Due to the well-known fact that amino acid sequence homology at a given level leads to similar 3D structure of proteins, several databases are interrelating the databases of sequences and structures. However, the term homology, a fundamental concept in bioinformatics, is often used incorrectly . Sequences are homologous if they are related by divergence from a common ancestor (as a first consequence, the search for homology in the sequence database is used to determine indications for function of proteins). Conversely, analogy relates to the acquisition of common structural or functional features via convergent evolution from unrelated ancestors . Homology is not a measure of similarity, but rather an absolute statement that sequences have a divergent rather than a convergent relationship. Among homologous sequences we can distinguish orthologs (proteins having the same function in different species) and paralogs (proteins performing different but related functions within one organism).
The model building of a target structure based on the comparison with the data extracted from homologous sequences with known structures (parents or templates) is named comparative modelling. Besides, this can be extended to homologs with low percentage of identity. All current comparative modelling methods consist of four sequential steps :1) fold assignment and template selection; 2) template-target alignment; 3) model building; and 4) model evaluation.
STEP 1: Fold assignment
To start the modeling process, we have to identify the template and define an alignment (residue-by-residue equivalences between the target and the template sequences. In homology modelling the stretches to be built are chosen according to their sequence alignment, consequently this is the most crucial step in a modeling process. Any errors at this stage are usually impossible to correct later . The sequences of the fold having the larger similarity with the target sequence will be taken as parents or templates. Currently, around 40% of all protein sequences can have at least one domain modelled on a related known protein structure . In particular, some proteins can have very low sequence identity and yet all share the same fold and a closely related function . The current theory of evolution would hold that such structures, having diverged from a common ancestor, often retain some functional and sequence similarity . In addition, divergent evolution has been recently reported on the basis of a biochemical pathway evolution for some proteins with a common (ba)8 barrel fold for which sequence similarity was not detected .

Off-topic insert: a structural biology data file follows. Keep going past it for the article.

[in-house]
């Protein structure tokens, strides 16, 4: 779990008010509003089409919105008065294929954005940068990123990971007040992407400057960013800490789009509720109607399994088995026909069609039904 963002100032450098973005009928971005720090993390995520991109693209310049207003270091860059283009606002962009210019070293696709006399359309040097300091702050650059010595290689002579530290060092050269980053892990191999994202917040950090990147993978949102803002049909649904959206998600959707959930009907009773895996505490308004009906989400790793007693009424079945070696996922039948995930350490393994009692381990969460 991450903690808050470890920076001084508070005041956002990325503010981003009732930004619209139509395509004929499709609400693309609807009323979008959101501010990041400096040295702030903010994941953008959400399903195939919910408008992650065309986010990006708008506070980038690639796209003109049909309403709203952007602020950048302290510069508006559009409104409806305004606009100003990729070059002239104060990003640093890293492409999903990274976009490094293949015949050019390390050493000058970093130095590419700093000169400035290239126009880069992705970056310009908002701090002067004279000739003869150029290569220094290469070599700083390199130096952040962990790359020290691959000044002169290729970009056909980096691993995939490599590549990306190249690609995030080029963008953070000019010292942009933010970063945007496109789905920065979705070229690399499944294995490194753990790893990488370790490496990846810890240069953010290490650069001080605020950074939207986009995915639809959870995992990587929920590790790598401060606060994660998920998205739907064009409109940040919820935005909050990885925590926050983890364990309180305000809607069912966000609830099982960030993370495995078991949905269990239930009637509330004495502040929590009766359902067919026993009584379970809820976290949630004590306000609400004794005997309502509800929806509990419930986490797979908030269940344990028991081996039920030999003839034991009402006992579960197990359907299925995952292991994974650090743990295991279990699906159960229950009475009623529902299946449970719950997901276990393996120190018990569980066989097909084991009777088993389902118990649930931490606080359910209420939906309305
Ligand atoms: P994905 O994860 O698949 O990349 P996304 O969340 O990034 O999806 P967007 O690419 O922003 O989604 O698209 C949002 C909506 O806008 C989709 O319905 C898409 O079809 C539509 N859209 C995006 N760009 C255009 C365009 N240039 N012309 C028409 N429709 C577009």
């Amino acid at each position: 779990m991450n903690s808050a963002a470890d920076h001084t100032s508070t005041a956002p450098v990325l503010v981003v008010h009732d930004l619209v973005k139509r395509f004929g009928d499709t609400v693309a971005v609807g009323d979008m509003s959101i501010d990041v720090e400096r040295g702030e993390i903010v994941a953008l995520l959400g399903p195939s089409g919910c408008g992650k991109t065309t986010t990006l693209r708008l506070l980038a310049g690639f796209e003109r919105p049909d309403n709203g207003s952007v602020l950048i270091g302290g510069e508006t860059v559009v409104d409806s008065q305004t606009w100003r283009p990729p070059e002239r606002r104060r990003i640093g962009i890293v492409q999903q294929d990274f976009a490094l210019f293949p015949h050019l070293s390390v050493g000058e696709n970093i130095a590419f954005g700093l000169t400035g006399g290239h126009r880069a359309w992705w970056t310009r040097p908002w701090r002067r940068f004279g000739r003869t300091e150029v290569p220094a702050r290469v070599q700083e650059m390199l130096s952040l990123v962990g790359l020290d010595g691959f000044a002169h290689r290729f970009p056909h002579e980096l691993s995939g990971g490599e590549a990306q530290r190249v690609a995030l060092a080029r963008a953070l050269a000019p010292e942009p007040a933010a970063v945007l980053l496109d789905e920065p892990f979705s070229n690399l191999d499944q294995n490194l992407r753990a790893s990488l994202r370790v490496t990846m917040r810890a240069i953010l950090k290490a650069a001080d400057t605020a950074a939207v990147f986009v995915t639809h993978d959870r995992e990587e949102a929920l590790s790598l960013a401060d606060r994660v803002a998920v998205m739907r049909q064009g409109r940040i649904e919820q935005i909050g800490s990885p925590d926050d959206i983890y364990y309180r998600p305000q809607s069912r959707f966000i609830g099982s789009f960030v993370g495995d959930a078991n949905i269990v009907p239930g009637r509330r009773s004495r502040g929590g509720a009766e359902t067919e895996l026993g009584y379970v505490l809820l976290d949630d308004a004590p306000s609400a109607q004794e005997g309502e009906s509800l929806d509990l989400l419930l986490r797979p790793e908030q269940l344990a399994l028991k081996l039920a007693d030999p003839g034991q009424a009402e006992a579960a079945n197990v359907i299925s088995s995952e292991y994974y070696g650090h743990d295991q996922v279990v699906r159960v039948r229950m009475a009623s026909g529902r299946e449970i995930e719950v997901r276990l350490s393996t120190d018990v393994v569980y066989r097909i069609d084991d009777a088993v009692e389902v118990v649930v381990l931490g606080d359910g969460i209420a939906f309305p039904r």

Originally, searches of homologous sequences to the target were done with local alignement programs as for example: FASTA ; SSEARCH or BLAST that are able to find identities shared between pairs of related sequences. With the high rate at which new sequences become available from genomic initiatives the importance of the sensitive methods of recognizing distant homologies has increased. Such methods are the main source of annotation, hence in the last decade very sensitive approaches have been developed to recognise fold. They have succeeded in different degrees of identification of relationships between remote homologues. These methods include:
2) Advanced sequence comparison procedures that take into account multiple sequence alignments with a position specific scoring system , either provided by a coherent theory for profile methods using machine learning probabilistic models (Hidden Markov Models) ; by a position specific iterative BLAST (PSI-BLAST) ; or by searching in sequence space using intermediate sequences (ISS) . These methods were shown to get better results than simple threading .
3) Finally, new approaches incorporating sequence profiles and knowledge-based threading potential have been used, improving the recognition of remote homologues
2) It exploits the transitivity of homology like the intermediate sequence search , by which a query sequence is aligned to a database (i.e. SWISS-PROT) . Then, all aligned sequences with high significance similarity (E-values<0.001) are used as new seeds and this is iterated until no new sequences are found. This procedure implies a larger search than the obtained by a single sequence search.
STEP 2: Template selection and alignment